In this post, I want to set off on a voyage, a voyage to visit some of the less well-known volcanoes of the world.  I'll take a look as some volcanoes you may not of heard of, and it will also be a bit of a learning experience for me as I read a bit more about these places.  These sort of things usually need a gimmick, so I thought I'd go with an old-fashioned a-to-z.  As is customary, I start with an A: Aniakchak.

Vent Mountain, the largest cone inside the caldera of Aniakchak
Vent Mountain, the largest cone inside the caldera of Aniakchak.  Photo CC BY-NC-SA by Buzz Hoffman.

Aniakchak is located in Alaska, and is part of the Pacific 'ring of fire'.  It is a subduction volcano, and the Pacific plate is being subducted below Alaska.

View An A to Z of Volcanoes in a larger map

It has been active for at least 450,000 years, erupting basaltic andesite to dacite.  The only historically recorded eruption was in 1931.  Much of its current appearance dates from around 1645 B.C.E, when it had a large, caldera forming eruption.  Ash from this eruption is found in ice cores drilled from Greenland, which is how the date of the eruption is know so well (to within ± 4 years).  However, for a while the ash was thought to come from Santorini, where the Minoan eruption occurred at about the same time.

Aerial view of Aniakchak caldera
Aerial view of Aniakchak caldera.  Photo credit: M. Williams, National Park Service, via Wikimedia Commons.

One of the consequences of the 1645 B.C.E. eruption was a large lake built up inside the newly-formed caldera.  Today there is still a lake, the wonderfully named Surprise Lake, which drains through a gap in the caldera known as 'The Gates'.  This is the 'V'-shaped gap that can be seen in the photo above on the far side of the caldera.  However, in the past the lake was much larger.  There are lake sediments up to 0.5 m thick over much of the caldera floor, and wave-cut marks around the caldera walls allow reconstruction of the original size.  The lake covered half the caldera, about 38 km2, to an average depth of 98 m.  This gives almost 4 km3 of water in the lake.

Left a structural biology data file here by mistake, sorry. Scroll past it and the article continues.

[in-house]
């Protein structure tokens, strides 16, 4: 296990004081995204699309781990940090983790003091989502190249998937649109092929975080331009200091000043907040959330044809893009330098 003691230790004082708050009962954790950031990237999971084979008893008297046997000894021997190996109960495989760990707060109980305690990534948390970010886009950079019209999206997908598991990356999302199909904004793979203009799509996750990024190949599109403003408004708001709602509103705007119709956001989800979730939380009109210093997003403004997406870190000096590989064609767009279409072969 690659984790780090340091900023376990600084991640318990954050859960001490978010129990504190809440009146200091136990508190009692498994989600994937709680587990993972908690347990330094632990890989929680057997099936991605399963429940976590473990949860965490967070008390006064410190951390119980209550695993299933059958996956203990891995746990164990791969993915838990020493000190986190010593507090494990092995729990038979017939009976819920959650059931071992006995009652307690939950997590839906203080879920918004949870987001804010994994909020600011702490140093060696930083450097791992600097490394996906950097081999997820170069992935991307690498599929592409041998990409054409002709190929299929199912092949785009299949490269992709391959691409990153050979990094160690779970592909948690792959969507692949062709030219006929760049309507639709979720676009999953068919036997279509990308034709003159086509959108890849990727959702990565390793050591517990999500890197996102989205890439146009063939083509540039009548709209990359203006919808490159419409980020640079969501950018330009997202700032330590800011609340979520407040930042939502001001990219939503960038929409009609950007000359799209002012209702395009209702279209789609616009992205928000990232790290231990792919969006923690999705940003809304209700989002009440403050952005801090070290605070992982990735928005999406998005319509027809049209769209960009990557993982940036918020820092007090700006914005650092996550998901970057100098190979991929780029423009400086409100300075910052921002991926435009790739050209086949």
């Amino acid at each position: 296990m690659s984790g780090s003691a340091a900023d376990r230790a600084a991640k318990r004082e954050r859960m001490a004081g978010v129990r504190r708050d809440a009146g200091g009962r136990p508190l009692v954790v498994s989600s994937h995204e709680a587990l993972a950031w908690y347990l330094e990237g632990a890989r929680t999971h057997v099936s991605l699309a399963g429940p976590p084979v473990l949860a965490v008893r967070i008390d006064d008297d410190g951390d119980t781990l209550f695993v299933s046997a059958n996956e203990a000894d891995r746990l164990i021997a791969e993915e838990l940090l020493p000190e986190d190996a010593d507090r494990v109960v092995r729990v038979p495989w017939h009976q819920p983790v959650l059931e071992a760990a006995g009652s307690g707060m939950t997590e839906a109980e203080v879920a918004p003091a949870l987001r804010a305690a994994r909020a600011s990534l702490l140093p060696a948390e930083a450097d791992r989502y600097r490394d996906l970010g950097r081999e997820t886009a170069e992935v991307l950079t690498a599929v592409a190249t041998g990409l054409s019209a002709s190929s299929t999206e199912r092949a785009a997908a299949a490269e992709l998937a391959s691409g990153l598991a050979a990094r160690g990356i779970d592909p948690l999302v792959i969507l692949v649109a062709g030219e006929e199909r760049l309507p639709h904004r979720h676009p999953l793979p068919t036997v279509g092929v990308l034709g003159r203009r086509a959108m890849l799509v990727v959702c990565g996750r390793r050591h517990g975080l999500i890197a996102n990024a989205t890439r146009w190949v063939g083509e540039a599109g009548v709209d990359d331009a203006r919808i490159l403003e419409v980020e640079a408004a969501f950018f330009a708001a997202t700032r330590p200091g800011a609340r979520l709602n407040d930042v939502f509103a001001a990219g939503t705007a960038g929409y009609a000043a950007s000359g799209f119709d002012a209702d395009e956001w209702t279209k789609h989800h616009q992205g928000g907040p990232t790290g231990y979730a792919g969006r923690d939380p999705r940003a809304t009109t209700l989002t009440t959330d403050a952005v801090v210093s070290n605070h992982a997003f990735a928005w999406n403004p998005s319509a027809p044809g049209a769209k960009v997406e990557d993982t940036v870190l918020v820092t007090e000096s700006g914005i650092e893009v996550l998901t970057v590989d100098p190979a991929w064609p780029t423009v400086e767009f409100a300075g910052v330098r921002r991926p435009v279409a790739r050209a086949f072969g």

Surprise lake, inside Aniakchak caldera
Surprise Lake, Aniakchak caldera.  Photo Credit: Game McGimsey, Alaska Volcano Observatory / U.S. Geological Survey, via Wikimedia Commons.

Downstream of the gates is evidence of a large flood.  There are large boulders, some over 30 m long, which could not have been moved by the present Aniakchak river.  There are also deeply eroded valleys and other erosional features, that require large flows to have formed.  The suggestion is that the water in the caldera was released in one large event, when the caldera wall was breached.  The authors of that study pointed to other calderas with 'V'-shaped notches in their walls, which were likely formed in the same way, as evidence that the flood at Aniakchak is not an unique event.   Lake filled calderas elsewhere in the world pose a similar risk of future floods.


Waythomas, C.F. et al., 1996. A catastrophic flood caused by drainage of a caldera lake at Aniakchak Volcano, Alaska, and implications for volcanic hazards assessment. Geological Society of America Bulletin, 108(7), pp.861-871.